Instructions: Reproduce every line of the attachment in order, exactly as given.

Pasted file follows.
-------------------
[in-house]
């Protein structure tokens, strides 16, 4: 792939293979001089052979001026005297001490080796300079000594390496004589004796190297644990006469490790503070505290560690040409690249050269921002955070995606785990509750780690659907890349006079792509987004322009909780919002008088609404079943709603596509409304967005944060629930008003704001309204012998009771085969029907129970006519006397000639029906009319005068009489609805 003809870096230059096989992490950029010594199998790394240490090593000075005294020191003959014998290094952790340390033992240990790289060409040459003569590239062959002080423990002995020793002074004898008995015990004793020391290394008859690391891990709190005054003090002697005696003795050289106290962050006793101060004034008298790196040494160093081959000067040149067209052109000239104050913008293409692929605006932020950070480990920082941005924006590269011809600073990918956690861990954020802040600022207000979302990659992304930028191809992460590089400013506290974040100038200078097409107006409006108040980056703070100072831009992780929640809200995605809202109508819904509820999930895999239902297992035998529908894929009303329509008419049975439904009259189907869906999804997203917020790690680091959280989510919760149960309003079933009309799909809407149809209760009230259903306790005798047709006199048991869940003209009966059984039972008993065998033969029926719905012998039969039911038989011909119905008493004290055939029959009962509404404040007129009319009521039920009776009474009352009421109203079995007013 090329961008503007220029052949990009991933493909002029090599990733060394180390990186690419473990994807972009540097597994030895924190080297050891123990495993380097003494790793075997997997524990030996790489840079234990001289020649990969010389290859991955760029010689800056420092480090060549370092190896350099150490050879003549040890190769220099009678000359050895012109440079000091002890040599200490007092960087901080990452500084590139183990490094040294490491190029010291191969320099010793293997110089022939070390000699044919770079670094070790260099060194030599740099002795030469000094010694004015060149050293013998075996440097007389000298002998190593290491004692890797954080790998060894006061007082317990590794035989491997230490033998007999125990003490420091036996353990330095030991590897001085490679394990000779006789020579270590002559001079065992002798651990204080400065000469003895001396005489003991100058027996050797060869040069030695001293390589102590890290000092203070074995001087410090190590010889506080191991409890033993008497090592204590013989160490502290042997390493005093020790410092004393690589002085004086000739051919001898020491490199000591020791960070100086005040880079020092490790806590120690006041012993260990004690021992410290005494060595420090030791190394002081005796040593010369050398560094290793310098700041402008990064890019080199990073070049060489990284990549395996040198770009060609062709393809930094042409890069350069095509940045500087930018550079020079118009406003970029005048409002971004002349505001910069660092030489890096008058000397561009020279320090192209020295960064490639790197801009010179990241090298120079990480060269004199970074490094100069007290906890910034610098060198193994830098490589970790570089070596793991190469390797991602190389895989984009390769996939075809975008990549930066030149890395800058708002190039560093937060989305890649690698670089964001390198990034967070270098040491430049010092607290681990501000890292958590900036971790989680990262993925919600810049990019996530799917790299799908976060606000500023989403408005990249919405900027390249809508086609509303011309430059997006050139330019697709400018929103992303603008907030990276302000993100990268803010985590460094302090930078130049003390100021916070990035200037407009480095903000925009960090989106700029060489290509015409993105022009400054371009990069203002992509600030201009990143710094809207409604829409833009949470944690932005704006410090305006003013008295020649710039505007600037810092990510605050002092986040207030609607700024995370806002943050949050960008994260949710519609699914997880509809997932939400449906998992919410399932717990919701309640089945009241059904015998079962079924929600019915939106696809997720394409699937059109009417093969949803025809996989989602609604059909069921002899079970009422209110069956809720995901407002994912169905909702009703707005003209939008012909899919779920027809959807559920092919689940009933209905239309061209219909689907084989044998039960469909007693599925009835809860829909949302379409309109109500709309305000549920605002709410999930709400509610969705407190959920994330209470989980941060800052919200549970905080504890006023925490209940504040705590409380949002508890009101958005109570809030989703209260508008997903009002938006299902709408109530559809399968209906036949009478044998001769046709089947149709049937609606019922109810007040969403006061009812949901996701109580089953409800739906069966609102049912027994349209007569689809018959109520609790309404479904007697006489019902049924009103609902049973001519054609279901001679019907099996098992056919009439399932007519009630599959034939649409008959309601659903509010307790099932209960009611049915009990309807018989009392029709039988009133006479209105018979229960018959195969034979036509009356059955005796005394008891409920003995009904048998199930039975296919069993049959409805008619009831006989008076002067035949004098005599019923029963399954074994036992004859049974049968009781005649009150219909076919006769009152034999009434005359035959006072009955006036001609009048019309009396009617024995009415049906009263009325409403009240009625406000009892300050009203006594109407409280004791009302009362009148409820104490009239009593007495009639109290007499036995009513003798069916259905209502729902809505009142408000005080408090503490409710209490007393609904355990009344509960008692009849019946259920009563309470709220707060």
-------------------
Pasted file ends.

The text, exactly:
[in-house]
């Protein structure tokens, strides 16, 4: 792939293979001089052979001026005297001490080796300079000594390496004589004796190297644990006469490790503070505290560690040409690249050269921002955070995606785990509750780690659907890349006079792509987004322009909780919002008088609404079943709603596509409304967005944060629930008003704001309204012998009771085969029907129970006519006397000639029906009319005068009489609805 003809870096230059096989992490950029010594199998790394240490090593000075005294020191003959014998290094952790340390033992240990790289060409040459003569590239062959002080423990002995020793002074004898008995015990004793020391290394008859690391891990709190005054003090002697005696003795050289106290962050006793101060004034008298790196040494160093081959000067040149067209052109000239104050913008293409692929605006932020950070480990920082941005924006590269011809600073990918956690861990954020802040600022207000979302990659992304930028191809992460590089400013506290974040100038200078097409107006409006108040980056703070100072831009992780929640809200995605809202109508819904509820999930895999239902297992035998529908894929009303329509008419049975439904009259189907869906999804997203917020790690680091959280989510919760149960309003079933009309799909809407149809209760009230259903306790005798047709006199048991869940003209009966059984039972008993065998033969029926719905012998039969039911038989011909119905008493004290055939029959009962509404404040007129009319009521039920009776009474009352009421109203079995007013 090329961008503007220029052949990009991933493909002029090599990733060394180390990186690419473990994807972009540097597994030895924190080297050891123990495993380097003494790793075997997997524990030996790489840079234990001289020649990969010389290859991955760029010689800056420092480090060549370092190896350099150490050879003549040890190769220099009678000359050895012109440079000091002890040599200490007092960087901080990452500084590139183990490094040294490491190029010291191969320099010793293997110089022939070390000699044919770079670094070790260099060194030599740099002795030469000094010694004015060149050293013998075996440097007389000298002998190593290491004692890797954080790998060894006061007082317990590794035989491997230490033998007999125990003490420091036996353990330095030991590897001085490679394990000779006789020579270590002559001079065992002798651990204080400065000469003895001396005489003991100058027996050797060869040069030695001293390589102590890290000092203070074995001087410090190590010889506080191991409890033993008497090592204590013989160490502290042997390493005093020790410092004393690589002085004086000739051919001898020491490199000591020791960070100086005040880079020092490790806590120690006041012993260990004690021992410290005494060595420090030791190394002081005796040593010369050398560094290793310098700041402008990064890019080199990073070049060489990284990549395996040198770009060609062709393809930094042409890069350069095509940045500087930018550079020079118009406003970029005048409002971004002349505001910069660092030489890096008058000397561009020279320090192209020295960064490639790197801009010179990241090298120079990480060269004199970074490094100069007290906890910034610098060198193994830098490589970790570089070596793991190469390797991602190389895989984009390769996939075809975008990549930066030149890395800058708002190039560093937060989305890649690698670089964001390198990034967070270098040491430049010092607290681990501000890292958590900036971790989680990262993925919600810049990019996530799917790299799908976060606000500023989403408005990249919405900027390249809508086609509303011309430059997006050139330019697709400018929103992303603008907030990276302000993100990268803010985590460094302090930078130049003390100021916070990035200037407009480095903000925009960090989106700029060489290509015409993105022009400054371009990069203002992509600030201009990143710094809207409604829409833009949470944690932005704006410090305006003013008295020649710039505007600037810092990510605050002092986040207030609607700024995370806002943050949050960008994260949710519609699914997880509809997932939400449906998992919410399932717990919701309640089945009241059904015998079962079924929600019915939106696809997720394409699937059109009417093969949803025809996989989602609604059909069921002899079970009422209110069956809720995901407002994912169905909702009703707005003209939008012909899919779920027809959807559920092919689940009933209905239309061209219909689907084989044998039960469909007693599925009835809860829909949302379409309109109500709309305000549920605002709410999930709400509610969705407190959920994330209470989980941060800052919200549970905080504890006023925490209940504040705590409380949002508890009101958005109570809030989703209260508008997903009002938006299902709408109530559809399968209906036949009478044998001769046709089947149709049937609606019922109810007040969403006061009812949901996701109580089953409800739906069966609102049912027994349209007569689809018959109520609790309404479904007697006489019902049924009103609902049973001519054609279901001679019907099996098992056919009439399932007519009630599959034939649409008959309601659903509010307790099932209960009611049915009990309807018989009392029709039988009133006479209105018979229960018959195969034979036509009356059955005796005394008891409920003995009904048998199930039975296919069993049959409805008619009831006989008076002067035949004098005599019923029963399954074994036992004859049974049968009781005649009150219909076919006769009152034999009434005359035959006072009955006036001609009048019309009396009617024995009415049906009263009325409403009240009625406000009892300050009203006594109407409280004791009302009362009148409820104490009239009593007495009639109290007499036995009513003798069916259905209502729902809505009142408000005080408090503490409710209490007393609904355990009344509960008692009849019946259920009563309470709220707060």